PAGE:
The rainy early part to winter resulted in the River Devon bursting its banks several times – and it is always an occasion when I like to venture down to the haugh to experience the wild drama of the swirling floodwaters.

I wrote in my book on a wildlife year on the Devon – ‘If Rivers Could Sing’ – about this being a time of winners and losers, with small mammals such as field voles, wood mice and shrews having to flee for their lives from the rising water. This in turn makes these small creatures easy pickings for black-headed gulls, crows, magpies and herons, which gather around the edge of the watery inundation in anticipation of a convenient meal.

Indeed, on my last foray down to the river when it had burst its banks, I witnessed a field vole desperately swimming in among rushes as it tried to seek shelter on dry land. It eventually made it, but whether it survived is open to question, for as well as the ever-present danger of being preyed upon, there was the real risk of dying from hypothermia from its sodden fur.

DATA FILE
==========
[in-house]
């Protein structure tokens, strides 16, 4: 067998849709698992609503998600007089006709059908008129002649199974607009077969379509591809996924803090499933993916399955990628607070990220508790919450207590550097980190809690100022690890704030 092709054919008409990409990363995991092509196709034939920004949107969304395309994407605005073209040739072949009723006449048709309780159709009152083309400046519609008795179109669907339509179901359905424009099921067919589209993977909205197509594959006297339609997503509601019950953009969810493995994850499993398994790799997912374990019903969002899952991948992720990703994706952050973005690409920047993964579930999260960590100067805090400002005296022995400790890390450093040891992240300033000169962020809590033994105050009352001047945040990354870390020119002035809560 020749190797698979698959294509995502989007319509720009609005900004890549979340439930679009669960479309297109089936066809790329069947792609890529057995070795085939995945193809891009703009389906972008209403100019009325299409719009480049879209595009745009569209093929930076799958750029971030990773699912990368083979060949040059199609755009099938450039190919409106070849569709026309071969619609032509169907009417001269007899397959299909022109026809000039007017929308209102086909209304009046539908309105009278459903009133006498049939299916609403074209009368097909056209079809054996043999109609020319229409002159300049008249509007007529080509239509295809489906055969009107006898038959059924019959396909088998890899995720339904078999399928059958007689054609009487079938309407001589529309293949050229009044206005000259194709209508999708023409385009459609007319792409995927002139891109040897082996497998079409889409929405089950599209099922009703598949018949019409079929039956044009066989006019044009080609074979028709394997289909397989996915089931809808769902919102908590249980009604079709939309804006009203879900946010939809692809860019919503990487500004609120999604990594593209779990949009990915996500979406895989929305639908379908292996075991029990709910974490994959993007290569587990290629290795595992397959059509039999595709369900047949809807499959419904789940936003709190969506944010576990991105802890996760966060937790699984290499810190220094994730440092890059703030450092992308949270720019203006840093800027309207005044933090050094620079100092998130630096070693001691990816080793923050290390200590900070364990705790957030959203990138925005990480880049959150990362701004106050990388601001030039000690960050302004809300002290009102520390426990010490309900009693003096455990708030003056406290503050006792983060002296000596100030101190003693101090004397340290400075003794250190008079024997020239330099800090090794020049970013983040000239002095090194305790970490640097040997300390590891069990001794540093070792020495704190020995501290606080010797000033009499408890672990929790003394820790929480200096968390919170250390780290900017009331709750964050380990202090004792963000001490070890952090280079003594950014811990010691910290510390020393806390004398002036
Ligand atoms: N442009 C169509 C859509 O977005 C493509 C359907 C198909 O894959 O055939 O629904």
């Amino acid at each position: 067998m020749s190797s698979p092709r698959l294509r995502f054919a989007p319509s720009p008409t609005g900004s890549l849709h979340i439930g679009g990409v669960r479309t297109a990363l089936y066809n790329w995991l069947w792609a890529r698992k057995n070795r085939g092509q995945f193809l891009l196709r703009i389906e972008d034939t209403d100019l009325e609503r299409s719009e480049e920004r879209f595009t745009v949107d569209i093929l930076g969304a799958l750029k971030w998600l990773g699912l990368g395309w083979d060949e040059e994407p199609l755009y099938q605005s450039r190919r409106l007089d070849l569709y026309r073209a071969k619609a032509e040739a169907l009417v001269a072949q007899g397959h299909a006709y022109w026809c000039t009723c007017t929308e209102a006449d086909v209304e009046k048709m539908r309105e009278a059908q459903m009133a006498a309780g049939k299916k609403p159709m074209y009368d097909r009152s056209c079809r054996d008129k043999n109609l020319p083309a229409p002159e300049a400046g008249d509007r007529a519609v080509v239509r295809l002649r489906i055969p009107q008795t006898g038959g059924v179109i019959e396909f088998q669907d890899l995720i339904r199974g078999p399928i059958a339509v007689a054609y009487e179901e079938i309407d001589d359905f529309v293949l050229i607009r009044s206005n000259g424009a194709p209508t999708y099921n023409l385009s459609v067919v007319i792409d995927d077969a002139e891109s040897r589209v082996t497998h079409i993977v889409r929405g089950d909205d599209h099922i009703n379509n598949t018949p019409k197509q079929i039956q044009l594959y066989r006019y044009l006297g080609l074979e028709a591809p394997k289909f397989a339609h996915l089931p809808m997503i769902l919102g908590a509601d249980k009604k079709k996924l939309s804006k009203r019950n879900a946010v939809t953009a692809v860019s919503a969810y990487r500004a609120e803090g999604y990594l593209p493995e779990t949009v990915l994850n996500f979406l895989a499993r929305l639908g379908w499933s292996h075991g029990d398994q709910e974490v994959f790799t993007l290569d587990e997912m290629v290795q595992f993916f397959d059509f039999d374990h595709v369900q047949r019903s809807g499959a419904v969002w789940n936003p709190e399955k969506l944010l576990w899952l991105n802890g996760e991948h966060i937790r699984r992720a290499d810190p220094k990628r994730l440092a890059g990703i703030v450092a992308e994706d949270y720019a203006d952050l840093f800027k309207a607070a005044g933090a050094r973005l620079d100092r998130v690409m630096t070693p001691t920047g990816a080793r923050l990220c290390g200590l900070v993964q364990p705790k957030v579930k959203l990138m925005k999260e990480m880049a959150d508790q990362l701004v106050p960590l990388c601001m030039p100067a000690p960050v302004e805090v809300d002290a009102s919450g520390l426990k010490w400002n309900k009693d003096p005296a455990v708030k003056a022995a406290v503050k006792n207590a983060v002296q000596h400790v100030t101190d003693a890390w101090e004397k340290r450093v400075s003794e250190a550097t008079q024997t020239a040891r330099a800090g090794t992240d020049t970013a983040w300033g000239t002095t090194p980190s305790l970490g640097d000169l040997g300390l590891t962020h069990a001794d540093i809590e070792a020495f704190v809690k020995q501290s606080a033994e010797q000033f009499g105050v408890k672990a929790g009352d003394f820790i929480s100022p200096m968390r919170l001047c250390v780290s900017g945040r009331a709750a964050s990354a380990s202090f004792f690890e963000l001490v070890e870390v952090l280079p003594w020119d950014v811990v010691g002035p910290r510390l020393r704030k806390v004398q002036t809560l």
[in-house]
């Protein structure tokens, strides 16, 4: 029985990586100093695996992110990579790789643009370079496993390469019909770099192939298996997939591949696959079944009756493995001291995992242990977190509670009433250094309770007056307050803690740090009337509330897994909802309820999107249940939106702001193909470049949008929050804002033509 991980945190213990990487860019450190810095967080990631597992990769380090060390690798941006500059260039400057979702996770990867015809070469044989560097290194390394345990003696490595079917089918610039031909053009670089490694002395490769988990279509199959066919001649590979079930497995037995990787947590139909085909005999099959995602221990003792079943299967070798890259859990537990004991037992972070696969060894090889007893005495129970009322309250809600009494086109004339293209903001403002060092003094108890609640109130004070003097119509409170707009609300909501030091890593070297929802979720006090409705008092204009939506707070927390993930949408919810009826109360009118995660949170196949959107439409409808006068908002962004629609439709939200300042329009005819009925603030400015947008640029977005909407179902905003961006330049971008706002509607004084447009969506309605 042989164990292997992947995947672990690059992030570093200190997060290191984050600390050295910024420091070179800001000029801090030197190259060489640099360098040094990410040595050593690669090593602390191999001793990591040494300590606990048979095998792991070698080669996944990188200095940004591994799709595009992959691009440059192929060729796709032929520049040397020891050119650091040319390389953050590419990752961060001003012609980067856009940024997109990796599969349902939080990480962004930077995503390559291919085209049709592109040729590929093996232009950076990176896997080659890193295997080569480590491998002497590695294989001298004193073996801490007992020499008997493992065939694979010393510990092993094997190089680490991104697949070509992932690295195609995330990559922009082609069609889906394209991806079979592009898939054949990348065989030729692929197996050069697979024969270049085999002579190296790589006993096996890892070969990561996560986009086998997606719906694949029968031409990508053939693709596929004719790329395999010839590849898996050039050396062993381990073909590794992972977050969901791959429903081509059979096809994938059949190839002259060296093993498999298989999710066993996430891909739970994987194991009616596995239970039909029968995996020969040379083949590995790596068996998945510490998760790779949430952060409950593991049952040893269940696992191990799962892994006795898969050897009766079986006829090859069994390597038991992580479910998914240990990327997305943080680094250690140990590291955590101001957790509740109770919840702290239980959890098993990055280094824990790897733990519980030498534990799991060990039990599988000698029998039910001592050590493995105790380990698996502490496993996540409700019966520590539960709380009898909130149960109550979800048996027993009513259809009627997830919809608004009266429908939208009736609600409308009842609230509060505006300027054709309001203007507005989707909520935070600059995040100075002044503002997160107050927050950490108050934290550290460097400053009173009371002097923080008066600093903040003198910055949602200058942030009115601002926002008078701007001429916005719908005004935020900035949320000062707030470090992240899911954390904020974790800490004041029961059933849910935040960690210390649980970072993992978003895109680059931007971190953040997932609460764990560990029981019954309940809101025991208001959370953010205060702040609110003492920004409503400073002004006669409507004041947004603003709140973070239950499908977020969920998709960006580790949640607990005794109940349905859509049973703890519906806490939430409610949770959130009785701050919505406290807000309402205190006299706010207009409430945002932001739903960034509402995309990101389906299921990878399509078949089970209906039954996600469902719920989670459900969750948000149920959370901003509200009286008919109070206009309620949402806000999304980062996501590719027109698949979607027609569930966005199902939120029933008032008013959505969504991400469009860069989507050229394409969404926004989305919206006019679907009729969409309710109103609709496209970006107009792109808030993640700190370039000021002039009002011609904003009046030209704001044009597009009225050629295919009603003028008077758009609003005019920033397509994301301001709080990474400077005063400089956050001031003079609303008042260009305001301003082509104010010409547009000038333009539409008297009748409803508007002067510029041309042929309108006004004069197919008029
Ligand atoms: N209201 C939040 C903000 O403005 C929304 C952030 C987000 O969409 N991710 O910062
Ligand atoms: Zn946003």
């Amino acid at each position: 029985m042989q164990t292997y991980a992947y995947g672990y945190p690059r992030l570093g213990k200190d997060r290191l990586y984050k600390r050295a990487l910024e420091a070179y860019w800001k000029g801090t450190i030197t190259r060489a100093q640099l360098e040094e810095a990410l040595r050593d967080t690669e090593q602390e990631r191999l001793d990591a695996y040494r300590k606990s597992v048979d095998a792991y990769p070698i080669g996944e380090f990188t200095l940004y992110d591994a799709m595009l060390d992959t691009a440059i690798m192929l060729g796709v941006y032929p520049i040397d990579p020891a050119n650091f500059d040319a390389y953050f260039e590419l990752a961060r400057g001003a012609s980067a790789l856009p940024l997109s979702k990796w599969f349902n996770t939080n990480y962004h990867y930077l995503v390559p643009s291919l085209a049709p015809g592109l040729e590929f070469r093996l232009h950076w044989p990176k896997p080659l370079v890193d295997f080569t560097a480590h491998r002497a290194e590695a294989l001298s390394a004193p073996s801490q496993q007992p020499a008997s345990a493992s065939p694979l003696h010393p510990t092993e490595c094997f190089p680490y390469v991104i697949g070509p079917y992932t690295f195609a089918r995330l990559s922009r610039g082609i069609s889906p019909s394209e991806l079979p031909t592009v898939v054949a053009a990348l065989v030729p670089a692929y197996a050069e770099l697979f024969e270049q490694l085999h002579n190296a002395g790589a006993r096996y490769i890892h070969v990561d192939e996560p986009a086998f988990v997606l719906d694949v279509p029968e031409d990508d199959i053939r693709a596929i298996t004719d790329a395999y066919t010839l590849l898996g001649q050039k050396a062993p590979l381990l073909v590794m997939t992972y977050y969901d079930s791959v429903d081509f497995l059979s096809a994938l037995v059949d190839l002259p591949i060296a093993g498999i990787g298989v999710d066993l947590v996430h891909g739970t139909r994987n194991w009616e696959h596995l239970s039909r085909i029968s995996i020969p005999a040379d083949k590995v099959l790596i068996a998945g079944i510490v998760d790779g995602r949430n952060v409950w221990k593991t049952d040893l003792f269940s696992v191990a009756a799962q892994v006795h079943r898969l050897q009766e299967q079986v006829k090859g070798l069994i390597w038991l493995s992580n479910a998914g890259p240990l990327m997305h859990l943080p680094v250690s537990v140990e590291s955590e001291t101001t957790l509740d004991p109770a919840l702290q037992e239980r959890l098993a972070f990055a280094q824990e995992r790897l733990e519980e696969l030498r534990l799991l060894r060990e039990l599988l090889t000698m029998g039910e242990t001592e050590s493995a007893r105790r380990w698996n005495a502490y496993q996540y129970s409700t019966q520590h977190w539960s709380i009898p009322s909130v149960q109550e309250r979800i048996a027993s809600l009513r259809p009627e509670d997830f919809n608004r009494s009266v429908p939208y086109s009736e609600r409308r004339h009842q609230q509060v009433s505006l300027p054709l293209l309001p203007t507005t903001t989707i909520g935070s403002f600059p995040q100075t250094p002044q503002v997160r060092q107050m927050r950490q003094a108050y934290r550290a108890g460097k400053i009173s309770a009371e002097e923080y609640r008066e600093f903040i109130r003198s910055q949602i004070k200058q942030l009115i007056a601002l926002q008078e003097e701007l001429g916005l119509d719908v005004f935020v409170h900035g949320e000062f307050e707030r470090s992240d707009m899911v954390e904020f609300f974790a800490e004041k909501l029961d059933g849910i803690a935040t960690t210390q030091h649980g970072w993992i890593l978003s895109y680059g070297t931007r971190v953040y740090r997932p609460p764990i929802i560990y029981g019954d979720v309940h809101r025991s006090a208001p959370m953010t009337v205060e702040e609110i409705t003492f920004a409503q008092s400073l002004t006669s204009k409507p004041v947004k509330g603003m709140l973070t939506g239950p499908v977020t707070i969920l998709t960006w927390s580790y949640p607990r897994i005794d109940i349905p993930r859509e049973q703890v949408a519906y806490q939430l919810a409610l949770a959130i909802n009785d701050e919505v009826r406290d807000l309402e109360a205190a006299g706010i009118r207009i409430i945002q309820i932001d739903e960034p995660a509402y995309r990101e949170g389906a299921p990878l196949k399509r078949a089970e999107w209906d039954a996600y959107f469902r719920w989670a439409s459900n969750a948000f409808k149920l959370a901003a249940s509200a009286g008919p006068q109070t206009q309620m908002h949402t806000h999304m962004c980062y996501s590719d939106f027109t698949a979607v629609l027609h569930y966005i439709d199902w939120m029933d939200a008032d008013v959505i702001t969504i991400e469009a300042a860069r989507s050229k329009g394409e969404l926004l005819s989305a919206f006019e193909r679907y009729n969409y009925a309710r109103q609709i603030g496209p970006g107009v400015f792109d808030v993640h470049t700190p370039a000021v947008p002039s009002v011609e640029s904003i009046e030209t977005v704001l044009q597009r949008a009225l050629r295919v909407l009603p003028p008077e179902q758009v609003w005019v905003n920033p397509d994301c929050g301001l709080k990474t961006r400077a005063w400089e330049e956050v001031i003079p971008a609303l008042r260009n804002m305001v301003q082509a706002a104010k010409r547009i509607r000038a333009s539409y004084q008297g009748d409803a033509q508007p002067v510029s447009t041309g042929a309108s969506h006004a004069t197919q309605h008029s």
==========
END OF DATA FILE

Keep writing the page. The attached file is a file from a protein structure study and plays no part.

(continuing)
Birds such as goosanders and kingfishers disappear altogether when the river floods. Despite both being regular inhabitants of the river, the sheer strength of the current and the murky water makes it impossible for them to hunt fish. The goosanders probably move to the River Forth, but I’m not sure where kingfishers seek refuge. I imagine places like Gartmorn Dam might prove an attractive option, the water there being clear enough to find small fish such as minnows.

I have noticed that dippers employ an interesting strategy during such periods by moving into feeder the burns that flow into the Devon. Although in spate, these burns are usually more benign than the wild flow of the main river, offering opportunity in the quieter pools to forage for invertebrates.

Just as quickly as the flood waters rise, then so do they fall, such is the dynamic nature of the Devon. This is a river that never stands still, always rising and falling, eroding banks and depositing shingle bars in an ever-present process of taking away and creating, which makes the Devon as much a living entity as any creature that inhabits its bounds.